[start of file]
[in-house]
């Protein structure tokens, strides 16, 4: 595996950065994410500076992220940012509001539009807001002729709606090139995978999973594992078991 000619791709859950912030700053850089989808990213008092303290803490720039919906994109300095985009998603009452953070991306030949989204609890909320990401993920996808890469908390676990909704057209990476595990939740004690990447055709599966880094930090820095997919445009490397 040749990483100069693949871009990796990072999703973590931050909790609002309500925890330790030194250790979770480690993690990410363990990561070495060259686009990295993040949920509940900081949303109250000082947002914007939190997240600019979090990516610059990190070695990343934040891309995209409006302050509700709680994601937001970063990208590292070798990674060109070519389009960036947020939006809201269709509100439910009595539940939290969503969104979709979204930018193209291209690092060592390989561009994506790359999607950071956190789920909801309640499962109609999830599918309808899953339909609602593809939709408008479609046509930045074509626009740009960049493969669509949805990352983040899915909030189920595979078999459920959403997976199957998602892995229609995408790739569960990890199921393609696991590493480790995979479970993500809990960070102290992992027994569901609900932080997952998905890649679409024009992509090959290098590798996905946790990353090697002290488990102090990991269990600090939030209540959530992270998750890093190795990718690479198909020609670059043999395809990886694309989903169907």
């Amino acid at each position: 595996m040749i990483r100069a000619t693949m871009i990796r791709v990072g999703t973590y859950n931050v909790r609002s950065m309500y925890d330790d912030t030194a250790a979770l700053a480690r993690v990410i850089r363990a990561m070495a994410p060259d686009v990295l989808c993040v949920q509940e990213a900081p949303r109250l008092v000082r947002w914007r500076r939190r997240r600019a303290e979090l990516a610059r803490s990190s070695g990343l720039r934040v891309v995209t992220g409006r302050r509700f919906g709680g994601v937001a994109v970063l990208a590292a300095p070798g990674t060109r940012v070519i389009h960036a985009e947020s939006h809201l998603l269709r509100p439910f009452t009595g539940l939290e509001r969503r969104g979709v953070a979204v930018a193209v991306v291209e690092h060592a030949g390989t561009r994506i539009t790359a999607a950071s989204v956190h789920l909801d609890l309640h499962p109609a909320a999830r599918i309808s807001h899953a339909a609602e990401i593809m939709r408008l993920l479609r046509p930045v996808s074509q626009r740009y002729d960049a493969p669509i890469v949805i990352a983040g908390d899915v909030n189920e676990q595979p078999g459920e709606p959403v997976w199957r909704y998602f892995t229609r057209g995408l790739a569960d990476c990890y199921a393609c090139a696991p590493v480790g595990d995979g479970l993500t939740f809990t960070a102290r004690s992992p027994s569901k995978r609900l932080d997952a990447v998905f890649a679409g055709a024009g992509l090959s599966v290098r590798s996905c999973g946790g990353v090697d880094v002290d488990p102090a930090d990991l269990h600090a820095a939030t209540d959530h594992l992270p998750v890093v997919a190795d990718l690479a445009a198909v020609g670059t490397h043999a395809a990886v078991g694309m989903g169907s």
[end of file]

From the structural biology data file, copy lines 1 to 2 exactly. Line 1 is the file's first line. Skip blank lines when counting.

[in-house]
């Protein structure tokens, strides 16, 4: 595996950065994410500076992220940012509001539009807001002729709606090139995978999973594992078991 000619791709859950912030700053850089989808990213008092303290803490720039919906994109300095985009998603009452953070991306030949989204609890909320990401993920996808890469908390676990909704057209990476595990939740004690990447055709599966880094930090820095997919445009490397 040749990483100069693949871009990796990072999703973590931050909790609002309500925890330790030194250790979770480690993690990410363990990561070495060259686009990295993040949920509940900081949303109250000082947002914007939190997240600019979090990516610059990190070695990343934040891309995209409006302050509700709680994601937001970063990208590292070798990674060109070519389009960036947020939006809201269709509100439910009595539940939290969503969104979709979204930018193209291209690092060592390989561009994506790359999607950071956190789920909801309640499962109609999830599918309808899953339909609602593809939709408008479609046509930045074509626009740009960049493969669509949805990352983040899915909030189920595979078999459920959403997976199957998602892995229609995408790739569960990890199921393609696991590493480790995979479970993500809990960070102290992992027994569901609900932080997952998905890649679409024009992509090959290098590798996905946790990353090697002290488990102090990991269990600090939030209540959530992270998750890093190795990718690479198909020609670059043999395809990886694309989903169907």